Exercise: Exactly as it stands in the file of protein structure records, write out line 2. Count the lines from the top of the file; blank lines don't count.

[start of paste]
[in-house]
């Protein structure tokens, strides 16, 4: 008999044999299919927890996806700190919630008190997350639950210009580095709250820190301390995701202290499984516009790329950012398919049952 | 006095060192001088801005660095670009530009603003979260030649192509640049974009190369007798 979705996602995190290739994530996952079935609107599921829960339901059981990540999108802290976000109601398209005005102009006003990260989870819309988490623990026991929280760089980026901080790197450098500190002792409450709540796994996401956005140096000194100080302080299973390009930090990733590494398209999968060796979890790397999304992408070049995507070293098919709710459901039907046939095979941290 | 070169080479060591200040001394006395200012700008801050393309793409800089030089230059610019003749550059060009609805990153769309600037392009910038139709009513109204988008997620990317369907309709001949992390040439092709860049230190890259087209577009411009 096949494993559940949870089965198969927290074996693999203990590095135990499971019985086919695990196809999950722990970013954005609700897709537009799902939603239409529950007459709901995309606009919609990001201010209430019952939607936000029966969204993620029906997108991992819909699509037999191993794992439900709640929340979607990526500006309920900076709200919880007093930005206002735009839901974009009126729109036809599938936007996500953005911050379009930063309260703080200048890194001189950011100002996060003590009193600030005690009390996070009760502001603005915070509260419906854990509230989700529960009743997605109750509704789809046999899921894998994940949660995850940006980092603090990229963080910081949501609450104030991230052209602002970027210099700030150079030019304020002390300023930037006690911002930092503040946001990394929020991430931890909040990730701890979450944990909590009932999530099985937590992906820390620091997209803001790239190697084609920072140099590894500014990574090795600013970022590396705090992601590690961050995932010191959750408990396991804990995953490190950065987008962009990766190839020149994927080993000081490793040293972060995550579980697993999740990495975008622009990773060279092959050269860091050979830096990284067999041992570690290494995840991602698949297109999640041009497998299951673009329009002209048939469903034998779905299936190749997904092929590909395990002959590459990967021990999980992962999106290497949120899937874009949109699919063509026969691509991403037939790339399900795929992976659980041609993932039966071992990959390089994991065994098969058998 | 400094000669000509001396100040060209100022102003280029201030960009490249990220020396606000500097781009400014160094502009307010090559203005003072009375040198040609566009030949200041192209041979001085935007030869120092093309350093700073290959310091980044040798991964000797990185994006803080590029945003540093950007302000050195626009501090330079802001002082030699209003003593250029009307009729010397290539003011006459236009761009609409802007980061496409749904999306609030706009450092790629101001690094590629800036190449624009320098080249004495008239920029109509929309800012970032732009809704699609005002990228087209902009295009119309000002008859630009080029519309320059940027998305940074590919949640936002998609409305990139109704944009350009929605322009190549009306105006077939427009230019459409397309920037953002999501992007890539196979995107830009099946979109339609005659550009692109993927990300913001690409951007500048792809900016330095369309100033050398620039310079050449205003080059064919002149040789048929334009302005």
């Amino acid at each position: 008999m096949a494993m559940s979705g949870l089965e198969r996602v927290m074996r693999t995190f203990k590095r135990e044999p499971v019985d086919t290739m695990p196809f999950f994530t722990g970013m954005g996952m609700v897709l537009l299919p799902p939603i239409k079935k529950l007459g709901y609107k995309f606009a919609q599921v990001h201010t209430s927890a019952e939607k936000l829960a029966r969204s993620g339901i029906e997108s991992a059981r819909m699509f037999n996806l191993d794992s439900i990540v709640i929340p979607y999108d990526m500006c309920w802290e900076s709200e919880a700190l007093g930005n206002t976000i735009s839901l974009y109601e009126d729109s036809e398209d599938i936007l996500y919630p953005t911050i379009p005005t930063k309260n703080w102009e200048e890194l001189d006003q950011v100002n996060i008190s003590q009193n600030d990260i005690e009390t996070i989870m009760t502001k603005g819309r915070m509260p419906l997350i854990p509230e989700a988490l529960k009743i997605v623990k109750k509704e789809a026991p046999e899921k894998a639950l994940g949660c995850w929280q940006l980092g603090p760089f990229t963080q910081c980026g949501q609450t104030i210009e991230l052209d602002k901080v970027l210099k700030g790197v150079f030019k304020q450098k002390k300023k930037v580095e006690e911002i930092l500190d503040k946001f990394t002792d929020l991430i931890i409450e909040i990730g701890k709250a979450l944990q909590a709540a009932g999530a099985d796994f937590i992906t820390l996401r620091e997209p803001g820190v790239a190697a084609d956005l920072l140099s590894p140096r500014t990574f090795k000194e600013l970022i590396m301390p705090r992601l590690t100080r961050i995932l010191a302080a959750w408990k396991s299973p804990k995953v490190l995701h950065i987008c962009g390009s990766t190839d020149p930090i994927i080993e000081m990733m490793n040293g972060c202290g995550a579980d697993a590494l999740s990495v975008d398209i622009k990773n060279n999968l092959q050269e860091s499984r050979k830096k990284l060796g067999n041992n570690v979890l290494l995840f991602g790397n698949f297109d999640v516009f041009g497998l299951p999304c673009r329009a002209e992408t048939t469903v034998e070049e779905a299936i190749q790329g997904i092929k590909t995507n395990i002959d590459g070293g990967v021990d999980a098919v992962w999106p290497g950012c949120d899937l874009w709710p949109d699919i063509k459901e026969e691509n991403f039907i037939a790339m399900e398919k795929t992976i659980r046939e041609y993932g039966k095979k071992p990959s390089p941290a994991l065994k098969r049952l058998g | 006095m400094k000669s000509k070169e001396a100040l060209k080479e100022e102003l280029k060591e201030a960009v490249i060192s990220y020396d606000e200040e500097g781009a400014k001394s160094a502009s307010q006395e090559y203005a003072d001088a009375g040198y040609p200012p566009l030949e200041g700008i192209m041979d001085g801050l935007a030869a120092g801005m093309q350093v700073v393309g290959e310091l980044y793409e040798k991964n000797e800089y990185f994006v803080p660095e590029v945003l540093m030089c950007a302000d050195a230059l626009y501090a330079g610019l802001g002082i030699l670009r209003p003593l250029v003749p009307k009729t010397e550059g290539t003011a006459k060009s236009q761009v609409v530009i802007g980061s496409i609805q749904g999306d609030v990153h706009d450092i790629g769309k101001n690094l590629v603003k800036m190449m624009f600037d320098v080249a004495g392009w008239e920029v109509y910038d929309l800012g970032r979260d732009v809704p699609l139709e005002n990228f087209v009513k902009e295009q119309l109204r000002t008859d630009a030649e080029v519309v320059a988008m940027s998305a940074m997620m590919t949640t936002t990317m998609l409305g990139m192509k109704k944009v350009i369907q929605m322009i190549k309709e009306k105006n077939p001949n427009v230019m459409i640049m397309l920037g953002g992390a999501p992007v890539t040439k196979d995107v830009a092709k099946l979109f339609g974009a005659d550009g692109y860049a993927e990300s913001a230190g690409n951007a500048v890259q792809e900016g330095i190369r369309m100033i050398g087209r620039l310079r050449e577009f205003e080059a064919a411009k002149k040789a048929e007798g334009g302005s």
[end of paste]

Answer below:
């Protein structure tokens, strides 16, 4: 008999044999299919927890996806700190919630008190997350639950210009580095709250820190301390995701202290499984516009790329950012398919049952 | 006095060192001088801005660095670009530009603003979260030649192509640049974009190369007798 979705996602995190290739994530996952079935609107599921829960339901059981990540999108802290976000109601398209005005102009006003990260989870819309988490623990026991929280760089980026901080790197450098500190002792409450709540796994996401956005140096000194100080302080299973390009930090990733590494398209999968060796979890790397999304992408070049995507070293098919709710459901039907046939095979941290 | 070169080479060591200040001394006395200012700008801050393309793409800089030089230059610019003749550059060009609805990153769309600037392009910038139709009513109204988008997620990317369907309709001949992390040439092709860049230190890259087209577009411009 096949494993559940949870089965198969927290074996693999203990590095135990499971019985086919695990196809999950722990970013954005609700897709537009799902939603239409529950007459709901995309606009919609990001201010209430019952939607936000029966969204993620029906997108991992819909699509037999191993794992439900709640929340979607990526500006309920900076709200919880007093930005206002735009839901974009009126729109036809599938936007996500953005911050379009930063309260703080200048890194001189950011100002996060003590009193600030005690009390996070009760502001603005915070509260419906854990509230989700529960009743997605109750509704789809046999899921894998994940949660995850940006980092603090990229963080910081949501609450104030991230052209602002970027210099700030150079030019304020002390300023930037006690911002930092503040946001990394929020991430931890909040990730701890979450944990909590009932999530099985937590992906820390620091997209803001790239190697084609920072140099590894500014990574090795600013970022590396705090992601590690961050995932010191959750408990396991804990995953490190950065987008962009990766190839020149994927080993000081490793040293972060995550579980697993999740990495975008622009990773060279092959050269860091050979830096990284067999041992570690290494995840991602698949297109999640041009497998299951673009329009002209048939469903034998779905299936190749997904092929590909395990002959590459990967021990999980992962999106290497949120899937874009949109699919063509026969691509991403037939790339399900795929992976659980041609993932039966071992990959390089994991065994098969058998 | 400094000669000509001396100040060209100022102003280029201030960009490249990220020396606000500097781009400014160094502009307010090559203005003072009375040198040609566009030949200041192209041979001085935007030869120092093309350093700073290959310091980044040798991964000797990185994006803080590029945003540093950007302000050195626009501090330079802001002082030699209003003593250029009307009729010397290539003011006459236009761009609409802007980061496409749904999306609030706009450092790629101001690094590629800036190449624009320098080249004495008239920029109509929309800012970032732009809704699609005002990228087209902009295009119309000002008859630009080029519309320059940027998305940074590919949640936002998609409305990139109704944009350009929605322009190549009306105006077939427009230019459409397309920037953002999501992007890539196979995107830009099946979109339609005659550009692109993927990300913001690409951007500048792809900016330095369309100033050398620039310079050449205003080059064919002149040789048929334009302005």